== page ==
I have talked with many colleagues during these last nine months about the intensity of loss and depression patients are reporting. Last week I spoke with a patient whose friend from childhood had just taken his life. She sobbed as she told me about his history with depression and earlier trauma. She did not understand why now he decided to give into the suicidal urges. She talked to me about his family and young kids he was leaving behind. I could feel my gut wrenching as she was telling me about her friend. It was like I was in two places at the same time. When we spoke the anniversary of my suicide attempt was looming. Unfortunately, I can understand on some level what made him take his life. When someone is suicidal they tell me things like, “No one will ever understand.” I felt the same way for many years. I have learned through my recovery and work as a therapist that many people understand what it feels like to want to give up. Not everyone considers suicide as an option. The sooner someone voices these feelings and thoughts, the less likely he or she will act on it!

Tips for People with Suicidal thoughts or feelings:

  1. Ask for help. Reach out to your local crisis center or reputable organizations that handle suicidality (Resources at end of this article).
  2. Do not judge yourself for having these types of thoughts.
  3. Think about what kind of support you need so you do not have to face these feelings alone. Find an online support group that handles depression or bipolar disorder.
  4. Write down all the people who love and support you, even if they do not understand what you are going through.
  5. Use creative outlets to express your pain; such as, writing, singing, art, yoga, pet therapy or knitting.
  6. Recognize that contemplating suicide is a thought and if you speak it to a therapist or someone that is trained in handling these feelings you can make a plan for safety.
  7. Validate that these feelings may be more active during the lockdown.
  8. When you feel hopeless, do something that makes you feel hopeful. Think about different people in your life that appreciate your strengths and gifts.

Warning Signs for Suicide: (https://www.helpguide.org/articles/suicide-prevention/suicide-prevention.htm)

Talking about suicide – Any talk about suicide, dying, or self-harm, such as “I wish I hadn’t been born,” “If I see you again…” and “I’d be better off dead.”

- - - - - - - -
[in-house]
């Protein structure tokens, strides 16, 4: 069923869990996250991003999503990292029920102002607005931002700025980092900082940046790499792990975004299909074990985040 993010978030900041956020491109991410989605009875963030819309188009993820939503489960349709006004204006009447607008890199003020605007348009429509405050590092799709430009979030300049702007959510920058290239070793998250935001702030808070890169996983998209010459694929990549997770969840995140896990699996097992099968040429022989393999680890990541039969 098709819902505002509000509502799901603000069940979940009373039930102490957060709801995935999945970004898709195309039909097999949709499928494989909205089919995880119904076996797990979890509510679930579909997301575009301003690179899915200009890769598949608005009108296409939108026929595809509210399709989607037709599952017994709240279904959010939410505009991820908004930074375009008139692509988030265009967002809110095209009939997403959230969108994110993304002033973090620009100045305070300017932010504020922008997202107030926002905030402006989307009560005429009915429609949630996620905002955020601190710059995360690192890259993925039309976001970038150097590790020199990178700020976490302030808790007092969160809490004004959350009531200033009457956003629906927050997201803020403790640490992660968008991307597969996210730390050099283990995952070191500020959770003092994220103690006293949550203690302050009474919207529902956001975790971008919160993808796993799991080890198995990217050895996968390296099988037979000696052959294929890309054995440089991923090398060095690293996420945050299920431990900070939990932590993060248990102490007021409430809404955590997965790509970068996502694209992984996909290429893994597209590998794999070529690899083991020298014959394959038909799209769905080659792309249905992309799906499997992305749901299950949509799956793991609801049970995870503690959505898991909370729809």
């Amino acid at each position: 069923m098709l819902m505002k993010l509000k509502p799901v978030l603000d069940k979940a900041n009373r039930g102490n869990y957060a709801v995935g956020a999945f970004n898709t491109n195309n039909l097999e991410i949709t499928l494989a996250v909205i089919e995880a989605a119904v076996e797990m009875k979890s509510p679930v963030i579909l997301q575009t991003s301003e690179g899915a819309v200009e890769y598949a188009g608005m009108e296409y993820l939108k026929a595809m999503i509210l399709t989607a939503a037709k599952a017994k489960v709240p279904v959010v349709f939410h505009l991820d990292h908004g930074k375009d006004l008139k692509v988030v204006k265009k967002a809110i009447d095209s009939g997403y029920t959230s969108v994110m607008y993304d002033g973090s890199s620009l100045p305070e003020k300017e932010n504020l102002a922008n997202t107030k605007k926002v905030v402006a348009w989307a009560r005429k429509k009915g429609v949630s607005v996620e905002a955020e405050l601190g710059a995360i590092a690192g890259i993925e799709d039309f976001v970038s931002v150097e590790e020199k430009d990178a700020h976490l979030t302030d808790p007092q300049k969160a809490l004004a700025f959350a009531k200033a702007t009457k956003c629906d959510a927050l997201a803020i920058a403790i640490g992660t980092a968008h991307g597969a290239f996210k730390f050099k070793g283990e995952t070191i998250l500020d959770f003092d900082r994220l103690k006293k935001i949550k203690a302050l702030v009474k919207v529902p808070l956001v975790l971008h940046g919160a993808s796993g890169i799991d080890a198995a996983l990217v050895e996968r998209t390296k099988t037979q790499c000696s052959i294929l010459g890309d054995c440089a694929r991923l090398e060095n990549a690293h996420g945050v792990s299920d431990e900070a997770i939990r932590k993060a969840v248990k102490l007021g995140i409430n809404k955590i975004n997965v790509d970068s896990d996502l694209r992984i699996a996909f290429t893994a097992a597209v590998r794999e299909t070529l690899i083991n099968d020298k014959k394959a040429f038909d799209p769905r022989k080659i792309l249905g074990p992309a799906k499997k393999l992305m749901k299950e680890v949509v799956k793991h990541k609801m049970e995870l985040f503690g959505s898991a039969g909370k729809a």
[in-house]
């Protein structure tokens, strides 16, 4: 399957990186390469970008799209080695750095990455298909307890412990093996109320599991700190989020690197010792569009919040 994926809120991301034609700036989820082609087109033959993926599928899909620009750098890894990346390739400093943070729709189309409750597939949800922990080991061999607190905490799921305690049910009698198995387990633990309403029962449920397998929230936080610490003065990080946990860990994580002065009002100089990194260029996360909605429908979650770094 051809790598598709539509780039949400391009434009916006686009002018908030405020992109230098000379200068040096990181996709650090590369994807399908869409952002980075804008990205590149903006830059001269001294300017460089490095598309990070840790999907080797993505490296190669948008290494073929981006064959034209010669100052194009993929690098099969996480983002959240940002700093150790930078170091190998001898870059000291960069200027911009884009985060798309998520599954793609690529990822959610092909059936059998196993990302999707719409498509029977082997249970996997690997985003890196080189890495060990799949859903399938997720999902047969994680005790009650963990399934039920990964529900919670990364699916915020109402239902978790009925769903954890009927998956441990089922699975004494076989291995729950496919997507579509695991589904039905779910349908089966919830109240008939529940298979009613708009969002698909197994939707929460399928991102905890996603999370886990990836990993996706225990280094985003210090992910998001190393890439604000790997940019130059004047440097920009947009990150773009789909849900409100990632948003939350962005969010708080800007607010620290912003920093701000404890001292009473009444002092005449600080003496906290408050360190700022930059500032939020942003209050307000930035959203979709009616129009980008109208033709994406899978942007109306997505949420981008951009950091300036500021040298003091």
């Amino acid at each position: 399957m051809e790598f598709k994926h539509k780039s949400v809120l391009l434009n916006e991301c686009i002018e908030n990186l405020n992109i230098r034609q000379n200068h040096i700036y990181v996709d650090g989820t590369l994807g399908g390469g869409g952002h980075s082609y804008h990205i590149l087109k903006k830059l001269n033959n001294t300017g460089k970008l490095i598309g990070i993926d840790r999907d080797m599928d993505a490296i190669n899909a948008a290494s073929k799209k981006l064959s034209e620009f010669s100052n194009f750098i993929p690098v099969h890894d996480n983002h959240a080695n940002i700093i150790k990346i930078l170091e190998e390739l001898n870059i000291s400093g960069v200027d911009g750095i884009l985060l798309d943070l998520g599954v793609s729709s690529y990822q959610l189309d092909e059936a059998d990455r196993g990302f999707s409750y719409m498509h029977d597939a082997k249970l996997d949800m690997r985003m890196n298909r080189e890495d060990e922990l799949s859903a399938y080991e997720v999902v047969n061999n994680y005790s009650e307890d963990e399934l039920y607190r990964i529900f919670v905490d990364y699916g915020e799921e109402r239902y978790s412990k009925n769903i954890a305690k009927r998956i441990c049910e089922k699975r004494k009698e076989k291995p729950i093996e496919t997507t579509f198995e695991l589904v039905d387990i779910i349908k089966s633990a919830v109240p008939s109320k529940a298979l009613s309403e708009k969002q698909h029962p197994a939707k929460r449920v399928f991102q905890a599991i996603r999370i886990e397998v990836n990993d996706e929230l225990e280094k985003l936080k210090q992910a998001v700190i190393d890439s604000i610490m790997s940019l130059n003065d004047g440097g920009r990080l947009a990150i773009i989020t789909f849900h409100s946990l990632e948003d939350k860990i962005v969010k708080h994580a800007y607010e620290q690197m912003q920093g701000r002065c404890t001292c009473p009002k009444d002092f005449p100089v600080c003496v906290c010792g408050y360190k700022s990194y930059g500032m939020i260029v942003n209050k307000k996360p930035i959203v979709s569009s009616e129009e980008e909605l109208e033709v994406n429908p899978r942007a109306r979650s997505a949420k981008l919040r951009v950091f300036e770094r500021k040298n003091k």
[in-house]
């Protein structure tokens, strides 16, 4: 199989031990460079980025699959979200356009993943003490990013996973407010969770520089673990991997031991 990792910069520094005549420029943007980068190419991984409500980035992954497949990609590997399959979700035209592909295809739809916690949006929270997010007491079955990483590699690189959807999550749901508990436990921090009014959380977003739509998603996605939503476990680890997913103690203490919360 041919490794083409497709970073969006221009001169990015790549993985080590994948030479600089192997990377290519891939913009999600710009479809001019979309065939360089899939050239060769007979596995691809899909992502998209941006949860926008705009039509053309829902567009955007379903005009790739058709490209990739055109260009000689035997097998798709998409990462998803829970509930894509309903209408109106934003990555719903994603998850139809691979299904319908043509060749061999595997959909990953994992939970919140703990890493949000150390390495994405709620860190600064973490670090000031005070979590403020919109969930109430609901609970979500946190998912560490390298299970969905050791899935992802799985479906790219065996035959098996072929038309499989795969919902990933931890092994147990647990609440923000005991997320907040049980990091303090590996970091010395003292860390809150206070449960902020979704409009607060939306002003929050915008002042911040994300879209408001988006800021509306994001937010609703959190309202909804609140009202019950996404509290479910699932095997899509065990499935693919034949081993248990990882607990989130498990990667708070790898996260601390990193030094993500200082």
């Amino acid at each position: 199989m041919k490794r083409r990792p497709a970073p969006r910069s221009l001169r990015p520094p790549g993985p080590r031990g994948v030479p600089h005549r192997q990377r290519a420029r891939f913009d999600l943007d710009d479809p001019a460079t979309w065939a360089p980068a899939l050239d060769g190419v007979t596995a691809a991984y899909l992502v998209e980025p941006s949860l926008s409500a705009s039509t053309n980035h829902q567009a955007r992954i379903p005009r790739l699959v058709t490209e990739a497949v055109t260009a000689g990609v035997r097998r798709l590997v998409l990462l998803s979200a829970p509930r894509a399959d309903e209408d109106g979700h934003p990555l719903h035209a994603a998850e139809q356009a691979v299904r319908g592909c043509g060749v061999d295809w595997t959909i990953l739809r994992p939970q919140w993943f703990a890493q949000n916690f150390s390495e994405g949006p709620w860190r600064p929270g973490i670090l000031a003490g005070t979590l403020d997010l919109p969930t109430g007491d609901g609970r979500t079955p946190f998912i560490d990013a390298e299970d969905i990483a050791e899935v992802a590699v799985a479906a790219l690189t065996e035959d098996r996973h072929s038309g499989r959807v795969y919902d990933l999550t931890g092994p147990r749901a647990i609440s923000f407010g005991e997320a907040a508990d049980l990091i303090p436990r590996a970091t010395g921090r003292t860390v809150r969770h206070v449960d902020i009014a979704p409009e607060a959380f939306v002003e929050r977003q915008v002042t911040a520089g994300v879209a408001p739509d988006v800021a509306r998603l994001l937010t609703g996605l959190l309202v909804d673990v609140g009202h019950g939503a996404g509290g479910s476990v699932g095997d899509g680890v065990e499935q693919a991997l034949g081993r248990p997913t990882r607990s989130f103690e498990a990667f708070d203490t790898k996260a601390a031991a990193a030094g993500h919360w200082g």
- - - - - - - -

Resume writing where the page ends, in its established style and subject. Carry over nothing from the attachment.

Seeking out lethal means – Seeking access to guns, pills, knives, or other objects that could be used in a suicide attempt.

Preoccupation with death – Unusual focus on death, dying, or violence. Writing poems or stories about death.

No hope for the future – Feelings of helplessness, hopelessness, and being trapped (“There’s no way out”). Belief that things will never get better or change.

Self-loathing, self-hatred – Feelings of worthlessness, guilt, shame, and self-hatred. Feeling like a burden (“Everyone would be better off without me”).

Getting affairs in order – Making out a will. Giving away prized possessions. Making arrangements for family members.

Saying goodbye – Unusual or unexpected visits or calls to family and friends. Saying goodbye to people as if they won’t be seen again.

Withdrawing from others – Withdrawing from friends and family. Increasing social isolation. Desire to be left alone.

Self-destructive behavior – Increased alcohol or drug use, reckless driving, unsafe sex. Taking unnecessary risks as if they have a “death wish.”

Sense of calm – A sudden sense of calm and happiness after being extremely depressed can mean that the person has made a decision to attempt suicide.

What Family Members and Friends Can do to Help Loved Ones:

  1. Listen without judgement
  2. Rather than argue with your loved one, try and find out what is causing him/her to feel this hopeless
  3. Give your loved one phone numbers of therapists or hotlines that can address the problem.
  4. Offer to go with them to a therapy session or sit with them while they call a hotline.
  5. Help to create a safety plan. Have phone numbers for suicide hotlines written down.
  6. Remove sharp objects, medications or anything that could be used for self-harm.
  7. Get support for yourself! It is scary to know someone you care about is struggling with self-destructive thoughts.
  8. If you do not live with someone struggling with suicidality touch base via phone. Know your limits as well. If you are dealing with mental health issues as well, take care of yourself firstJ
  9. Follow up with your loved one if they are prescribed medication for the depression. Do not be afraid to ask them if he/she is complying with taking medication.
  10. Encourage positive living that includes healthy eating, exercise and sleep.

Resources for Suicide Awareness and Prevention: